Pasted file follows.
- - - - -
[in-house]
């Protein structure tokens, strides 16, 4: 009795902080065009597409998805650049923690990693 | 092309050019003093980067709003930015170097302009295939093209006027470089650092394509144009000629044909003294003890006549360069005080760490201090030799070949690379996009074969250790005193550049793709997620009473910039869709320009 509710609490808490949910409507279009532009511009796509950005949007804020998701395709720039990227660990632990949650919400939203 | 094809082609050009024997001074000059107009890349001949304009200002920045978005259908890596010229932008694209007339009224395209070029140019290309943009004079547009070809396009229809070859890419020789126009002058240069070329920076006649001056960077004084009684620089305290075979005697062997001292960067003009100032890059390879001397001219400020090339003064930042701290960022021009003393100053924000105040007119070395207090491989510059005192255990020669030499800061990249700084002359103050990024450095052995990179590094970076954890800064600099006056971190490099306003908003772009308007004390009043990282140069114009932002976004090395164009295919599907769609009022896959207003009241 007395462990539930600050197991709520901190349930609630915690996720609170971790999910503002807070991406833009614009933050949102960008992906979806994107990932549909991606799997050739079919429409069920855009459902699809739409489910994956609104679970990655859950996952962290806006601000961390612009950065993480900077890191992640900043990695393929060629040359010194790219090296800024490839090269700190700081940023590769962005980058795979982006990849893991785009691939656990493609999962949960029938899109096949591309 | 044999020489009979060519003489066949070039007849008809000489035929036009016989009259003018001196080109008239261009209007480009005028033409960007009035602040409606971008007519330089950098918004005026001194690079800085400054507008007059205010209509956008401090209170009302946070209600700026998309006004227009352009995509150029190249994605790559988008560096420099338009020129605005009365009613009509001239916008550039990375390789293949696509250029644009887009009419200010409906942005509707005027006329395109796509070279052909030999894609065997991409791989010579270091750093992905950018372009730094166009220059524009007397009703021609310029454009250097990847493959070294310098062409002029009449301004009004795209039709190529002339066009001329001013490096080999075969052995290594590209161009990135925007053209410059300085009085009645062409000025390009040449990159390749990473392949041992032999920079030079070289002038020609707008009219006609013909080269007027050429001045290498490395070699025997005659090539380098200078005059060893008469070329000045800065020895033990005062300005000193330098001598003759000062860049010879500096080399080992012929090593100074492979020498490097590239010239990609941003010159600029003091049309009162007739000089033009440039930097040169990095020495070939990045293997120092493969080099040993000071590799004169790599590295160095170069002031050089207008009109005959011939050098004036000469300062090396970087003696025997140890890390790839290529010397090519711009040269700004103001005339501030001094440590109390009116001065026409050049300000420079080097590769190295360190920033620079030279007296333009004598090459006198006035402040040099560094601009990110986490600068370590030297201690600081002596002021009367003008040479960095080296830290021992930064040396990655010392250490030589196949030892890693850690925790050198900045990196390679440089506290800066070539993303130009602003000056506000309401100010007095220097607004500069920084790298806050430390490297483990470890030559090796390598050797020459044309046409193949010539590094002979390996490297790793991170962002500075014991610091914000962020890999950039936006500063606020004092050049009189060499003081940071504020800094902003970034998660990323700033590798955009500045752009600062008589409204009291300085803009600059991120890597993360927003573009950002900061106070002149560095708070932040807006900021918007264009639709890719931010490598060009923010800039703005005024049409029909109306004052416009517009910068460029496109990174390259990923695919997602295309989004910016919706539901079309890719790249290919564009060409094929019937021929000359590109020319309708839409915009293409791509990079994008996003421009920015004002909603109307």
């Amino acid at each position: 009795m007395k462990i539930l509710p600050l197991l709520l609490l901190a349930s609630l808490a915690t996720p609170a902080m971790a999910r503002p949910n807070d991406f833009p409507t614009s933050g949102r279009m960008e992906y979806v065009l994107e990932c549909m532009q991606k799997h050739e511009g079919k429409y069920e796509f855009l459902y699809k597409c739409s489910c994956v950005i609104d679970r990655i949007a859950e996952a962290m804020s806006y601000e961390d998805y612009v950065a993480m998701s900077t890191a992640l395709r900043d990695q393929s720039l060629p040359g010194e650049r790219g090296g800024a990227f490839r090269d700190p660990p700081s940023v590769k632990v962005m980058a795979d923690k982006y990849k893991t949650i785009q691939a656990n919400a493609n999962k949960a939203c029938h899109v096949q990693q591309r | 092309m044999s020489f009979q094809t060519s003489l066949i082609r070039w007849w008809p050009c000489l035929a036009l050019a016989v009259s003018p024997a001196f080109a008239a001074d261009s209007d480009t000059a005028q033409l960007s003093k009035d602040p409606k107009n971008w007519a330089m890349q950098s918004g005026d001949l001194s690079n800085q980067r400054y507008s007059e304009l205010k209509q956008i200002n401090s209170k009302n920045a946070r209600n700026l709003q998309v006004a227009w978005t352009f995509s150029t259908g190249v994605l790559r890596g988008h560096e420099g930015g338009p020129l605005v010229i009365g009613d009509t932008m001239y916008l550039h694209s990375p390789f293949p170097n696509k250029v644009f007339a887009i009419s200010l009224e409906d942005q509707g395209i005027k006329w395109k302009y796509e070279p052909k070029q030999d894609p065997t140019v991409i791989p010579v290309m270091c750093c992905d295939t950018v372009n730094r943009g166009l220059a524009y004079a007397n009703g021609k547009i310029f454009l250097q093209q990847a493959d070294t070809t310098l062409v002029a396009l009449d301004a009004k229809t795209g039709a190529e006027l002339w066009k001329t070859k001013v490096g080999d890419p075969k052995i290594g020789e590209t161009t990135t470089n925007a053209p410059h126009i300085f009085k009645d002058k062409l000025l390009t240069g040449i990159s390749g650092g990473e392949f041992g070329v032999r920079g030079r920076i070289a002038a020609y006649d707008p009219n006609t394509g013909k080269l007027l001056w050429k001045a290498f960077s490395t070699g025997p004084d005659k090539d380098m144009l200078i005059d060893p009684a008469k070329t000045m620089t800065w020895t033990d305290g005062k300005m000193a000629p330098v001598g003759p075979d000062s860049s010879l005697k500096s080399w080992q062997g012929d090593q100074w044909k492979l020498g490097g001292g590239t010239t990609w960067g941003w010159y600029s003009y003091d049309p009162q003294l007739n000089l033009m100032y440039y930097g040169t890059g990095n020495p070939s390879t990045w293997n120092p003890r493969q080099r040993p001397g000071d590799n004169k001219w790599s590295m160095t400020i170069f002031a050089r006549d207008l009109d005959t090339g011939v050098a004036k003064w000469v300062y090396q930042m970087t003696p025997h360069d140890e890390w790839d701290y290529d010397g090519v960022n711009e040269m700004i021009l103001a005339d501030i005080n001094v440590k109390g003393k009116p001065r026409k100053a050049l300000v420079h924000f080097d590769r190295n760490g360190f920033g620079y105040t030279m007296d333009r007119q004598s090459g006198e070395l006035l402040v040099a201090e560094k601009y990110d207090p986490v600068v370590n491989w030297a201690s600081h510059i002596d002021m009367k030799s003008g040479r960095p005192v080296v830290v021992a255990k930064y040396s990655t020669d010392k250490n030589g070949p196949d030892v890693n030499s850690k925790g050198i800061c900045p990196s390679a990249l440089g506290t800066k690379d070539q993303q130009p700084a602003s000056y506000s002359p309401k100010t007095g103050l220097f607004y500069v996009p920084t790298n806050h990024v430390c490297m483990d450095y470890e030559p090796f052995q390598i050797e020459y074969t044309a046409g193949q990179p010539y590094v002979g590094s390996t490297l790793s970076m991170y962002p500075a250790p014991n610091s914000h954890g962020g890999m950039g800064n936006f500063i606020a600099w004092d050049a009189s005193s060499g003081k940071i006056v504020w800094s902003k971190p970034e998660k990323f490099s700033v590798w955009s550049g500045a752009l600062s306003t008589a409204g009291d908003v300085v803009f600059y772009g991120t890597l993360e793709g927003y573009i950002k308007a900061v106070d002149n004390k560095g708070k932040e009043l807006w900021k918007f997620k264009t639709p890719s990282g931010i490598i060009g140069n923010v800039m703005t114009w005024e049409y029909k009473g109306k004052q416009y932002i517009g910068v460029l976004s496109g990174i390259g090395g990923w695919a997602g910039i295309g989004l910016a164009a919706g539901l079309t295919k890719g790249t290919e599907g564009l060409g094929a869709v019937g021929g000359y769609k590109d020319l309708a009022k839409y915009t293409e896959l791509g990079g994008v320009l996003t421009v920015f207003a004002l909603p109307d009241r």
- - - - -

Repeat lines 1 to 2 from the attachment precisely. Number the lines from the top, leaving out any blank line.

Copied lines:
[in-house]
């Protein structure tokens, strides 16, 4: 009795902080065009597409998805650049923690990693 | 092309050019003093980067709003930015170097302009295939093209006027470089650092394509144009000629044909003294003890006549360069005080760490201090030799070949690379996009074969250790005193550049793709997620009473910039869709320009 509710609490808490949910409507279009532009511009796509950005949007804020998701395709720039990227660990632990949650919400939203 | 094809082609050009024997001074000059107009890349001949304009200002920045978005259908890596010229932008694209007339009224395209070029140019290309943009004079547009070809396009229809070859890419020789126009002058240069070329920076006649001056960077004084009684620089305290075979005697062997001292960067003009100032890059390879001397001219400020090339003064930042701290960022021009003393100053924000105040007119070395207090491989510059005192255990020669030499800061990249700084002359103050990024450095052995990179590094970076954890800064600099006056971190490099306003908003772009308007004390009043990282140069114009932002976004090395164009295919599907769609009022896959207003009241 007395462990539930600050197991709520901190349930609630915690996720609170971790999910503002807070991406833009614009933050949102960008992906979806994107990932549909991606799997050739079919429409069920855009459902699809739409489910994956609104679970990655859950996952962290806006601000961390612009950065993480900077890191992640900043990695393929060629040359010194790219090296800024490839090269700190700081940023590769962005980058795979982006990849893991785009691939656990493609999962949960029938899109096949591309 | 044999020489009979060519003489066949070039007849008809000489035929036009016989009259003018001196080109008239261009209007480009005028033409960007009035602040409606971008007519330089950098918004005026001194690079800085400054507008007059205010209509956008401090209170009302946070209600700026998309006004227009352009995509150029190249994605790559988008560096420099338009020129605005009365009613009509001239916008550039990375390789293949696509250029644009887009009419200010409906942005509707005027006329395109796509070279052909030999894609065997991409791989010579270091750093992905950018372009730094166009220059524009007397009703021609310029454009250097990847493959070294310098062409002029009449301004009004795209039709190529002339066009001329001013490096080999075969052995290594590209161009990135925007053209410059300085009085009645062409000025390009040449990159390749990473392949041992032999920079030079070289002038020609707008009219006609013909080269007027050429001045290498490395070699025997005659090539380098200078005059060893008469070329000045800065020895033990005062300005000193330098001598003759000062860049010879500096080399080992012929090593100074492979020498490097590239010239990609941003010159600029003091049309009162007739000089033009440039930097040169990095020495070939990045293997120092493969080099040993000071590799004169790599590295160095170069002031050089207008009109005959011939050098004036000469300062090396970087003696025997140890890390790839290529010397090519711009040269700004103001005339501030001094440590109390009116001065026409050049300000420079080097590769190295360190920033620079030279007296333009004598090459006198006035402040040099560094601009990110986490600068370590030297201690600081002596002021009367003008040479960095080296830290021992930064040396990655010392250490030589196949030892890693850690925790050198900045990196390679440089506290800066070539993303130009602003000056506000309401100010007095220097607004500069920084790298806050430390490297483990470890030559090796390598050797020459044309046409193949010539590094002979390996490297790793991170962002500075014991610091914000962020890999950039936006500063606020004092050049009189060499003081940071504020800094902003970034998660990323700033590798955009500045752009600062008589409204009291300085803009600059991120890597993360927003573009950002900061106070002149560095708070932040807006900021918007264009639709890719931010490598060009923010800039703005005024049409029909109306004052416009517009910068460029496109990174390259990923695919997602295309989004910016919706539901079309890719790249290919564009060409094929019937021929000359590109020319309708839409915009293409791509990079994008996003421009920015004002909603109307």